NEW YORK -- When New York City public schools began giving students report cards on their weight a decade ago, officials hoped the information would help fight an obesity epidemic in the nation's largest school system. But a new study finds being labeled fat doesn't spur weight loss, at least among students near the threshold for being flagged.
The study, released Monday in the Proceedings of the National Academy of Sciences, adds to the debate over the effects of student body-mass index reports now issued in many schools nationwide.
"It's not enough just to get the information out there," said one of the authors, Syracuse University education and economics professor Amy Ellen Schwartz. "You have to get it to people in a way that's actionable."
After weighing and measuring its 1.1 million students, the school system gave each reports including a BMI number, weight percentile and, until last year, a designation: "underweight," ''healthy weight," ''overweight" or "obese." Those outside "healthy weight" were advised to consult a health professional.
After the study ended, the school district tweaked the language, substituting "needs improvement" for "overweight" or "obese."
The reports aim "to spark conversations about eating habits and levels of physical activity needed for good health," spokeswoman Toya Holness said in a statement.
Using four years of measurements for all New York public school students, Schwartz, Columbia University economist Douglas Almond and Columbia graduate student Ajin Lee compared boys and girls just over the "overweight" or "obese" threshold for their age.
The researchers found no indication that those over the lines lost weight. In fact, the average overweight girl gained a bit more than did her cohort just below the threshold.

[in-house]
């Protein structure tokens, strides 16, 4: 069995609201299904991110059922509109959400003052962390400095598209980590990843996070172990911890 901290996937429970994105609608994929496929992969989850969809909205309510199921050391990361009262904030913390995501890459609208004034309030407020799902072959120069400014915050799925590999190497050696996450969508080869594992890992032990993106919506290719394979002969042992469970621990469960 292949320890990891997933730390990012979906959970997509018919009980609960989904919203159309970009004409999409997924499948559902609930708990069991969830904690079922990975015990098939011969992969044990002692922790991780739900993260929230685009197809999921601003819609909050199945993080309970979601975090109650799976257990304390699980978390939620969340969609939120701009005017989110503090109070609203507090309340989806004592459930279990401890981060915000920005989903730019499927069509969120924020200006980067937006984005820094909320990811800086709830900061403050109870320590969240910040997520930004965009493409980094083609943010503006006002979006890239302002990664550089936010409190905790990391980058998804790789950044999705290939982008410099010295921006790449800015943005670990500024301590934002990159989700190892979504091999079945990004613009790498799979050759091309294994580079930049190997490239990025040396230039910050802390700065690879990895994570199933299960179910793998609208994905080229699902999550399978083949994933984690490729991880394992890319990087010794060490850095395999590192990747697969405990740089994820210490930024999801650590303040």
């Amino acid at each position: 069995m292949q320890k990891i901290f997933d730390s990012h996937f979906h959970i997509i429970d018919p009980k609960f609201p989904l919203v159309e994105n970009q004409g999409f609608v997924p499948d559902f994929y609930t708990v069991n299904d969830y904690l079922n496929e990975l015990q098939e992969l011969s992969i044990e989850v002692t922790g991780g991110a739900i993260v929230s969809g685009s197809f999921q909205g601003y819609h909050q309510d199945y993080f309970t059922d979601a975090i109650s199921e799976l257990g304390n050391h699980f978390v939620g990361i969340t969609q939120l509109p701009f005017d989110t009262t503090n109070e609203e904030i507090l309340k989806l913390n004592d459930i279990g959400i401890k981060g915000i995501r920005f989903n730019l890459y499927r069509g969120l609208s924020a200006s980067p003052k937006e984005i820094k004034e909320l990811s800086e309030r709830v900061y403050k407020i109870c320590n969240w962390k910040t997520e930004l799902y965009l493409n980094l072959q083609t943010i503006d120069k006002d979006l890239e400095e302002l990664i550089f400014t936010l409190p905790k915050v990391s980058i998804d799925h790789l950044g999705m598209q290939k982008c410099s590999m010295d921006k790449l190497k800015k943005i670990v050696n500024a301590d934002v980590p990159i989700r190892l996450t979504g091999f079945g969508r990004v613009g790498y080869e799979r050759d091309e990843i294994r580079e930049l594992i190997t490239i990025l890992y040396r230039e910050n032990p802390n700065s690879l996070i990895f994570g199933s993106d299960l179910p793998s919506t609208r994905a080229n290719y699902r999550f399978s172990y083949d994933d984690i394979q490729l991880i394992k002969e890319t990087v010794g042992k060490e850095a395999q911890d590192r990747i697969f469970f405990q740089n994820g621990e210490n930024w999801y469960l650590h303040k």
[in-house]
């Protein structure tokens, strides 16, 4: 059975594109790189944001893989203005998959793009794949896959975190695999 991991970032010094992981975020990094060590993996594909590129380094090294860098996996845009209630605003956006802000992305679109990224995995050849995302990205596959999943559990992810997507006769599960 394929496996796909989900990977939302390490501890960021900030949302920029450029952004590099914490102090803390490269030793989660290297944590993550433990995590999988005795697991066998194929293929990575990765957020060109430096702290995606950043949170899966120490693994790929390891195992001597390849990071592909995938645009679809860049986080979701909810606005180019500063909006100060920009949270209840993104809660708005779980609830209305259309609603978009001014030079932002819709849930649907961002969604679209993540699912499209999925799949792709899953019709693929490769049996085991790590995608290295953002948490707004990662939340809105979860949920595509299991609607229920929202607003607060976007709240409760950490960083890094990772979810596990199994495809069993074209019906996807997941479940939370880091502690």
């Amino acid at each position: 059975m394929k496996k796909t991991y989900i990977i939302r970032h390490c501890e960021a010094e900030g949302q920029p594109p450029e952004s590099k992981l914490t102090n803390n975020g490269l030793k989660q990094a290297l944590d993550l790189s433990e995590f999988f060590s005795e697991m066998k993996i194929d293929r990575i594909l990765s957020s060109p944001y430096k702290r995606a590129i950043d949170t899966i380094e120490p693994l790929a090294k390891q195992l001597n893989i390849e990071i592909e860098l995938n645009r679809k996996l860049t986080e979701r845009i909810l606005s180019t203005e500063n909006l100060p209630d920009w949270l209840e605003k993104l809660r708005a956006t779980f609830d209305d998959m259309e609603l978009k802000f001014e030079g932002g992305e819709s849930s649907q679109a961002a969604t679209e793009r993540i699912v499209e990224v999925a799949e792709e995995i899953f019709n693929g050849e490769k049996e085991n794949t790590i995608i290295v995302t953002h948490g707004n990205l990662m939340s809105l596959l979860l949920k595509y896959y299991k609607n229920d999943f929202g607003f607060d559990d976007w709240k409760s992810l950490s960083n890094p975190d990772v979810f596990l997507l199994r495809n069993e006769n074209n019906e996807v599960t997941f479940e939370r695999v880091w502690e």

Although U.S. childhood obesity rates have leveled off in recent years, even declining among preschoolers, more than one-third of children and adolescents nationwide were overweight or obese as of 2012, according to the federal Centers for Disease Control and Prevention.
The National Institute of Medicine has recommended in-school BMI screenings, which debuted in Arkansas in 2003. At least 19 states now have instituted them, though only some require reporting the information to parents.
Proponents see the readouts as inexpensive, relatively unobtrusive tools to apply to a major public health problem.
Critics feel the approach stigmatizes children and fuels unhealthy anxieties about weight, based on a measurement that can mistake a muscular kid for a flabby one. Massachusetts abandoned its BMI-reporting requirement in 2013, though parents still can request the information.
Research has found mixed results. Child obesity rates leveled off in Arkansas in the first four years of school screenings, but they were implemented alongside other anti-obesity measures. A study published last year in the Journal of Adolescent Health found the BMI reports alone had no impact on Arkansas juniors and seniors, who had already learned their measurements in earlier grades.
Studies in California, Massachusetts and Mexico also have found school BMI reports don't have significant effects on students' waistlines.
The New York City study provides "the strongest evidence so far" because of its size and ability to track individual students anonymously, said Kevin Gee, a University of California at Davis education professor who conducted the recent Arkansas study.
Overweight students might have dismissed the information as nothing they didn't know, suggested Schwartz, who plans to study how to make the reports more effective.
Schools could try coupling BMI measurements with more comprehensive information about weight management, said Dr. Fatima Cody Stanford, an obesity doctor and Harvard University instructor who studied Massachusetts' former BMI reporting program.